Tracy Reese: Girls will be girls, and Tracy Reese wouldn’t have it any other way. The designer works an oh-so-pretty attitude, one that often veers toward retro with a Fifties vibe. For fall she tempered that with more than a dash of Deco, and came up with a mostly lovely collection. Gentility reigned as Reese’s good girls sashayed about in an array of proper looks, their jazzy golden shoes belying just a hint of naughtiness. Throughout, she favored a full-ish silhouette, from almost-prim princess coats and a double-bow suit to a jeune fille sweater over a Prince-of-Wales skirt, its charm heightened by a lace underskirt playing peekaboo at the hem.
But sometimes, a skirt just won’t do, and a girl wants to go for the full-on coquetry of a gentle dress. And despite the now classic status of such fare, Reese kept the genre fresh with a lineup that beguiled, including peonie-printed tiers and beaded flapper frocks. What didn’t work were some too-literal Fifties references, especially the fur-collared clutch coat shown in several variations — too familiar from other runways. And despite the designer’s yen for the frou of bygone days, one would love to see her update the styling of her show, such as the kitsch of big hair and feather headdresses in favor of an aesthetic more suited to a modern It Girl — just like the clothes.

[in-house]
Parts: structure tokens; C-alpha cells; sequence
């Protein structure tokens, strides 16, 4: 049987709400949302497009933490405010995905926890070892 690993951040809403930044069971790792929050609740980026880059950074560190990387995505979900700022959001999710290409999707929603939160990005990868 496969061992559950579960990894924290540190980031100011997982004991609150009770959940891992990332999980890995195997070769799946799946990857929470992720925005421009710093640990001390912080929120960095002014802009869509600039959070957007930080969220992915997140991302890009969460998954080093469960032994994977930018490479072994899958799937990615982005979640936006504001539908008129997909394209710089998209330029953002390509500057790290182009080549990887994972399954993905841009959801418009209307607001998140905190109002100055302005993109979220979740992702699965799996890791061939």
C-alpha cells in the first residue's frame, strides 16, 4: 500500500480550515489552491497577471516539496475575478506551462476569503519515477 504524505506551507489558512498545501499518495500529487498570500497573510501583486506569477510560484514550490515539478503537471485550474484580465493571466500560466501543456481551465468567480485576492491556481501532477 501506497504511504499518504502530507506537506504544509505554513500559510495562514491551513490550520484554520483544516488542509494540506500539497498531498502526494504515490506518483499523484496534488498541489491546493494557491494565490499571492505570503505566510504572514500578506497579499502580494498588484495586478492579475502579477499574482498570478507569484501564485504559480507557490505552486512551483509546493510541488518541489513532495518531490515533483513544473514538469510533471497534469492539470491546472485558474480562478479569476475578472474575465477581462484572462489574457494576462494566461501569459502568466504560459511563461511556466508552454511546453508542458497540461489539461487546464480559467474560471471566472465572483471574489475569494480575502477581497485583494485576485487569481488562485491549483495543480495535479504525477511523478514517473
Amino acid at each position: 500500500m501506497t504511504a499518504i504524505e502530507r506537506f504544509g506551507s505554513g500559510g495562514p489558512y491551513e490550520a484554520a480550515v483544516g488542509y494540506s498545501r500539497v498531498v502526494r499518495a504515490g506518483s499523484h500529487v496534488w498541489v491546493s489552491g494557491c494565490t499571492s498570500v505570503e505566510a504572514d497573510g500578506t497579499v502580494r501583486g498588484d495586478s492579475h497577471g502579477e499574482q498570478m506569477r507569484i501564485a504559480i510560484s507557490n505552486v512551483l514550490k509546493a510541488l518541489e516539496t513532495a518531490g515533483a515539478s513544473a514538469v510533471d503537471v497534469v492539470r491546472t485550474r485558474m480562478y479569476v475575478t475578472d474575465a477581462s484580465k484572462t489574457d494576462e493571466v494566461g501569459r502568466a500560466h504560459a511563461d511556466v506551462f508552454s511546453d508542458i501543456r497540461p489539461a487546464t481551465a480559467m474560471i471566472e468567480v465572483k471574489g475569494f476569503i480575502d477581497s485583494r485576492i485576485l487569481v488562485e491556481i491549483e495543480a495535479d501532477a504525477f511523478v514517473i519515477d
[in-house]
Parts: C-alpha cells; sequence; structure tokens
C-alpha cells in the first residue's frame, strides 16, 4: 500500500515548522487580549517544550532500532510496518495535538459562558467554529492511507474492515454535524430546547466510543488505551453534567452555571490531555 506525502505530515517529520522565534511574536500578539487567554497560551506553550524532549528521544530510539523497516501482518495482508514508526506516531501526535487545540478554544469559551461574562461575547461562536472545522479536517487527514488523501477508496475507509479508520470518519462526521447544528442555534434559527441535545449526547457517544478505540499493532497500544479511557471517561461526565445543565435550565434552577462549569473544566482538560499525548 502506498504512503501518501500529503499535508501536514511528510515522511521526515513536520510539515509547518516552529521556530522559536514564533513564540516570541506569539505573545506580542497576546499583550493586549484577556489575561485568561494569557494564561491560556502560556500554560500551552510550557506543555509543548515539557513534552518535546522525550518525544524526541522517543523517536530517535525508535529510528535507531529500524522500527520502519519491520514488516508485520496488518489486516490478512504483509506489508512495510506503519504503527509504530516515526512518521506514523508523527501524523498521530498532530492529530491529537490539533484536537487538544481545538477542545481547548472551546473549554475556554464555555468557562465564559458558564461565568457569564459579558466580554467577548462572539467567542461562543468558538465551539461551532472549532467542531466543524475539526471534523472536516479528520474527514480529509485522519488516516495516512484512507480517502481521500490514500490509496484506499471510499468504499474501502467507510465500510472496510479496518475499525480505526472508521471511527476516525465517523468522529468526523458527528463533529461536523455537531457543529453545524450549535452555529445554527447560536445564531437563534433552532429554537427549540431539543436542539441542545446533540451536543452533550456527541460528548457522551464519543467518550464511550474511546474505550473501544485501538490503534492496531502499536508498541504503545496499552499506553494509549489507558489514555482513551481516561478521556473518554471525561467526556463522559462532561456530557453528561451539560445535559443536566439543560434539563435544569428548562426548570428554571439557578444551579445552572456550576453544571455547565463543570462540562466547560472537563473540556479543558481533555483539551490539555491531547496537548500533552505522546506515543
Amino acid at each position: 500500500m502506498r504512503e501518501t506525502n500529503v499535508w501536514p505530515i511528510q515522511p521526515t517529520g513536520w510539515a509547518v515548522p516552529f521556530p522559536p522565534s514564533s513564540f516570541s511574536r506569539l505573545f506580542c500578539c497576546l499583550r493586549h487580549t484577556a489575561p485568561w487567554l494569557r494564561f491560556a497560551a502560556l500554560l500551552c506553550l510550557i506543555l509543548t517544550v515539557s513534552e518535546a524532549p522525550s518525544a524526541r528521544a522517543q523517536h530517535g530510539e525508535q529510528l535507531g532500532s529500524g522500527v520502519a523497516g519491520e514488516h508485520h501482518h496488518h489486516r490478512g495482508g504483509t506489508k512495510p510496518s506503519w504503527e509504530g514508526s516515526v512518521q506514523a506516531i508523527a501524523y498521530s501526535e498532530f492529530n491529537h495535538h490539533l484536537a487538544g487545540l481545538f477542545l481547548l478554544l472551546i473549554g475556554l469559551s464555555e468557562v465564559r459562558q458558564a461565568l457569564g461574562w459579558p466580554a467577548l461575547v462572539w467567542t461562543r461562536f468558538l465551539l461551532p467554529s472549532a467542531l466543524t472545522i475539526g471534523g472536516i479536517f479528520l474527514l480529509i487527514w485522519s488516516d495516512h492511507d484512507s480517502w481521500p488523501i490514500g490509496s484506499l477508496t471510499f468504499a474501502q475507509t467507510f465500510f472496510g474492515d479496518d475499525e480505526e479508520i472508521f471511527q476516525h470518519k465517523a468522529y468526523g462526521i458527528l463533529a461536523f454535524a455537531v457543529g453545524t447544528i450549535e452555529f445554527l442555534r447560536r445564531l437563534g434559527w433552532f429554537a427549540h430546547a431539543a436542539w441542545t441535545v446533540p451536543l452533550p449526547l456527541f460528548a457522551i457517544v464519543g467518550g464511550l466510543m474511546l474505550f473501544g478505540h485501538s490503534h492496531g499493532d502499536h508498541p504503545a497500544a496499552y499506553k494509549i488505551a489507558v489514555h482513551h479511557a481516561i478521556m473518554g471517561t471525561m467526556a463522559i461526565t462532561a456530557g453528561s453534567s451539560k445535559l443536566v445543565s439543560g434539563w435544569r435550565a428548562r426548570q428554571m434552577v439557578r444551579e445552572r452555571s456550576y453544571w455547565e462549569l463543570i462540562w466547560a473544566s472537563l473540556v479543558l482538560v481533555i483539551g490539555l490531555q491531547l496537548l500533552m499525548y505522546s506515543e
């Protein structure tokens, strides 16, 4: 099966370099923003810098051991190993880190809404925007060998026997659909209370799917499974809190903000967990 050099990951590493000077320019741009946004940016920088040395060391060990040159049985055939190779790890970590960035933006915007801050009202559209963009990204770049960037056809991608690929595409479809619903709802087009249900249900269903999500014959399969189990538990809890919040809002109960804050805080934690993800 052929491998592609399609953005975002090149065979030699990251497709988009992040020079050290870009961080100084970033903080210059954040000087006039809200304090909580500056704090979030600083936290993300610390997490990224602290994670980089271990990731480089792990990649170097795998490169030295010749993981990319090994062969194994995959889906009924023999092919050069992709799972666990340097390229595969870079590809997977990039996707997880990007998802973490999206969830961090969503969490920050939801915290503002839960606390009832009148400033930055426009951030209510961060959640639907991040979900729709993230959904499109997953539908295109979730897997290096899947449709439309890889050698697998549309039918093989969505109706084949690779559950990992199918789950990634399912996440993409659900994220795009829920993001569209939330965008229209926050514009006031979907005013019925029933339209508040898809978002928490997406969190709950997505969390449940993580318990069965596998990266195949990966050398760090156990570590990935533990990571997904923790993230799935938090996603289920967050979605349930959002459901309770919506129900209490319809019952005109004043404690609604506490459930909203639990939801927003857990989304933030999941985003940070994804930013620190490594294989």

James Coviello: When James Coviello hits the drawing board, it is invariably with a scrap of inspiration that harkens back to an era of pristine dollhouses, petticoat frills, flowery teacups and the necessity of oil lamps. And no doubt a Coviello girl thinks fondly of those times. The tricky part, of course, comes in dusting it all off and polishing it up for modern life. Aside from a few matronly jackets and satin dresses, the designer did so beautifully. There seemed no end to the politely flirtatious dresses and skirts, some in a washed wallpaper print and others in razored chiffon. And since no girl wants to be all sugar, Coviello added the spice of a black sequined chiffon dress. As for those renown knits, Coviello delighted again with fanciful Fair Isles and chunky ivory cardigans, just perfect to toss on over those pretty dresses when the autumn sets in.